Neuroinflammatory and Glutamatergic Mechanisms of Nicotine Seeking

Grants and Contracts Details


PROJECT SUMMARY/ABSTRACT Nicotine abuse and addiction represent a significant burden to public health. Nicotine, an active alkaloid in tobacco, is responsible for addiction to tobacco-containing products such as cigars, cigarettes, and vaporized liquid e-cigarettes. Given the immense negative health impact of nicotine addiction as well as the recent surge in popularity of nicotine-containing e-cigarettes, there is a great need for innovative research on the neurobiological underpinnings of nicotine addiction and relapse. Nicotine produces cellular adaptations in brain regions associated with drug reward, especially within the nucleus accumbens core (NAcore). NAcore glutamatergic mechanisms are involved in nicotine relapse, including rapid, transient potentiation of synaptic strength (t-SP; measured as increased AMPA to NMDA ratios) and accompanying glutamate receptor changes. Due to the cue dependency of smoking behavior, exposure to nicotine-associated cues is a risk factor for relapse. We and others recently found that N-acetylcysteine (NAC), an antioxidant and anti-inflammatory currently under investigation as an addiction therapeutic, appears to inhibit nicotine cue-associated t-SP and restore glial glutamate transport (GLT-1). As well, preliminary data collected during an R00 award period indicate that NAcore GLT-1 restoration is necessary for NAC to reduce nicotine seeking, and NAC inhibits expression of the pro- inflammatory cytokine, tumor necrosis factor alpha (TNFα), within the NAcore. TNFα activates nuclear factor- kappa B (NF-κB) signaling and regulates learning, memory, and synaptic plasticity. Thus, in Aim 1 we propose to characterize the role of NF-κB signaling in nicotine self-administration and cued nicotine seeking. As well, this aim will determine if TNFα signaling impacts t-SP during cued nicotine relapse, and if a monoclonal antibody against TNFα can inhibit these aberrant processes. Importantly, TNFα monoclonal antibodies are used clinically for autoimmune disorders and are known to inhibit TNFα from binding to its receptor. Aim 2 will then determine the role of microglia in t-SP and nicotine seeking using chemogenetics. Interestingly, we have found that GLT-1 expression rapidly increases along with t-SP during cued nicotine seeking. It is unclear, however, if this is regulated by neuroinflammation and accompanied by astrocyte and microglial migration to the synapse during nicotine seeking. Therefore, in Aim 3 we propose to bi-directionally control microglia using chemogenetics to determine their ability to gate NAcore astrocyte-synaptic contact during nicotine seeking. In conclusion, findings from these investigations will uncover an active, dynamic role of neuroinflammatory signaling in nicotine self- administration and cue-driven nicotine relapse-associated synaptic plasticity, and broaden the scope of our current understanding of neurobiological mechanisms underlying nicotine addiction.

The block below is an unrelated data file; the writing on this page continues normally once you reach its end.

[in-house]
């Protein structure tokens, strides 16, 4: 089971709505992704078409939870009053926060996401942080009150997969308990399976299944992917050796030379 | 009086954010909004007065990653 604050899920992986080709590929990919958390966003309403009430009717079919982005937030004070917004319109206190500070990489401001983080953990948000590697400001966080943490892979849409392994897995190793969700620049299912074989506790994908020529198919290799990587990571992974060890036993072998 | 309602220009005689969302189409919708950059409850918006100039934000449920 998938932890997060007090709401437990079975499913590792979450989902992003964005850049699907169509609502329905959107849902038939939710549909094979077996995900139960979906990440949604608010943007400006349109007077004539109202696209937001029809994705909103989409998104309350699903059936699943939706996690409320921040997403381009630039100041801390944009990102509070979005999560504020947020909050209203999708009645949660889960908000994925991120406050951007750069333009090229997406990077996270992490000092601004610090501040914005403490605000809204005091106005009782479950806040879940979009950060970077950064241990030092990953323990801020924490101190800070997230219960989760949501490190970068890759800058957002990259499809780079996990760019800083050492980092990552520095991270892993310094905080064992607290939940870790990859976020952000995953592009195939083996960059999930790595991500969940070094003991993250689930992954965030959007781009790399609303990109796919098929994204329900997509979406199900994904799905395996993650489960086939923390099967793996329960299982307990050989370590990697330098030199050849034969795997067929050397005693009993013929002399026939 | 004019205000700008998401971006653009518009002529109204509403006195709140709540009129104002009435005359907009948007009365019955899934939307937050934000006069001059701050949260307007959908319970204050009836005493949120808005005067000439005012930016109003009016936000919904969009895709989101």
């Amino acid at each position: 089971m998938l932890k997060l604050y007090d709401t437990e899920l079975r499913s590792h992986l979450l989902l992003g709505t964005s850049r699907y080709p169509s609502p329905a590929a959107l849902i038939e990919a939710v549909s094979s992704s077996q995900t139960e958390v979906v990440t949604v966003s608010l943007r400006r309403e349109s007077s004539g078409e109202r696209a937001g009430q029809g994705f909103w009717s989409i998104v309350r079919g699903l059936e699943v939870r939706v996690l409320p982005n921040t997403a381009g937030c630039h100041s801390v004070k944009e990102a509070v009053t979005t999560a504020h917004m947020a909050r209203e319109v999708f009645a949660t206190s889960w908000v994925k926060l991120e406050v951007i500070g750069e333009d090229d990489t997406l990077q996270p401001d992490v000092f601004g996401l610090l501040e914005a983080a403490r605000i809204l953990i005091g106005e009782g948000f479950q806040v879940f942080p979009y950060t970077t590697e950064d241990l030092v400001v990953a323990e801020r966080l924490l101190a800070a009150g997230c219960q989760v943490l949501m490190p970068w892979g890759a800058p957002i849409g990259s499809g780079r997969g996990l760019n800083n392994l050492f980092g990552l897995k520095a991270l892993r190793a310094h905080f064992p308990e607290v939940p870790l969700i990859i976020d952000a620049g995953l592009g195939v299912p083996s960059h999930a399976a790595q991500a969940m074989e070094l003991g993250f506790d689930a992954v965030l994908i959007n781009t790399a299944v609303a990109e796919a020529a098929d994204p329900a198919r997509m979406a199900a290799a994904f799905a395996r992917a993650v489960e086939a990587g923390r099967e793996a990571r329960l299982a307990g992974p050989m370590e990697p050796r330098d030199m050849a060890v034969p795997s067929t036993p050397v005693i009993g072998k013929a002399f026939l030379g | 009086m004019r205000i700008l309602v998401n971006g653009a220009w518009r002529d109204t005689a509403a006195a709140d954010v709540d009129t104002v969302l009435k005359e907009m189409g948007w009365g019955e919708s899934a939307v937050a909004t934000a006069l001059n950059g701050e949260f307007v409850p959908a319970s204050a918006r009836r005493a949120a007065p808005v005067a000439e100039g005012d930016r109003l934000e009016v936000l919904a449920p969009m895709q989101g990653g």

Effective start/end date9/1/208/31/25


  • National Institute on Drug Abuse: $938,937.00


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